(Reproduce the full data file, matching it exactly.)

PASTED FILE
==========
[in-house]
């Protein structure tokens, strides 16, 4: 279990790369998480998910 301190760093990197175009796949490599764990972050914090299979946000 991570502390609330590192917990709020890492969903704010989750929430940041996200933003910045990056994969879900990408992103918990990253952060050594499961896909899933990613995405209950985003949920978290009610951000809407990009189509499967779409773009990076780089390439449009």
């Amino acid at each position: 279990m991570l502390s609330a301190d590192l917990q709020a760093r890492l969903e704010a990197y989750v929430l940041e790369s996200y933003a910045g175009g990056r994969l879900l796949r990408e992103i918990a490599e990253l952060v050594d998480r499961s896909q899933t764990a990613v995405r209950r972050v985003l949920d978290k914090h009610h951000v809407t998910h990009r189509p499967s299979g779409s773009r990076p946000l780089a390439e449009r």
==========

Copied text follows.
[in-house]
């Protein structure tokens, strides 16, 4: 279990790369998480998910 301190760093990197175009796949490599764990972050914090299979946000 991570502390609330590192917990709020890492969903704010989750929430940041996200933003910045990056994969879900990408992103918990990253952060050594499961896909899933990613995405209950985003949920978290009610951000809407990009189509499967779409773009990076780089390439449009």
């Amino acid at each position: 279990m991570l502390s609330a301190d590192l917990q709020a760093r890492l969903e704010a990197y989750v929430l940041e790369s996200y933003a910045g175009g990056r994969l879900l796949r990408e992103i918990a490599e990253l952060v050594d998480r499961s896909q899933t764990a990613v995405r209950r972050v985003l949920d978290k914090h009610h951000v809407t998910h990009r189509p499967s299979g779409s773009r990076p946000l780089a390439e449009r």